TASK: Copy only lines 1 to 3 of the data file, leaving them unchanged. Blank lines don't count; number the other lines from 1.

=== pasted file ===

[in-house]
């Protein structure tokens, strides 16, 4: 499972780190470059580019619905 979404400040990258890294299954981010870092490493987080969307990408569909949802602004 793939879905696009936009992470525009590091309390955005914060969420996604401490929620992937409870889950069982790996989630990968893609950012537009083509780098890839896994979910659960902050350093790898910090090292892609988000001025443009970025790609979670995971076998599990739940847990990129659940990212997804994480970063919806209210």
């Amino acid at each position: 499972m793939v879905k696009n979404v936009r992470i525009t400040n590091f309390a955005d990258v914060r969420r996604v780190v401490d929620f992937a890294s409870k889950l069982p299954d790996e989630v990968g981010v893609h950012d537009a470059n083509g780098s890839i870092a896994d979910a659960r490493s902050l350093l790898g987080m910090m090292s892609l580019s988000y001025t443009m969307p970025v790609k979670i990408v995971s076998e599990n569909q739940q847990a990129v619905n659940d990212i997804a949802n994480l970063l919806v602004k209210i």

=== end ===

[in-house]
């Protein structure tokens, strides 16, 4: 499972780190470059580019619905 979404400040990258890294299954981010870092490493987080969307990408569909949802602004 793939879905696009936009992470525009590091309390955005914060969420996604401490929620992937409870889950069982790996989630990968893609950012537009083509780098890839896994979910659960902050350093790898910090090292892609988000001025443009970025790609979670995971076998599990739940847990990129659940990212997804994480970063919806209210």
């Amino acid at each position: 499972m793939v879905k696009n979404v936009r992470i525009t400040n590091f309390a955005d990258v914060r969420r996604v780190v401490d929620f992937a890294s409870k889950l069982p299954d790996e989630v990968g981010v893609h950012d537009a470059n083509g780098s890839i870092a896994d979910a659960r490493s902050l350093l790898g987080m910090m090292s892609l580019s988000y001025t443009m969307p970025v790609k979670i990408v995971s076998e599990n569909q739940q847990a990129v619905n659940d990212i997804a949802n994480l970063l919806v602004k209210i």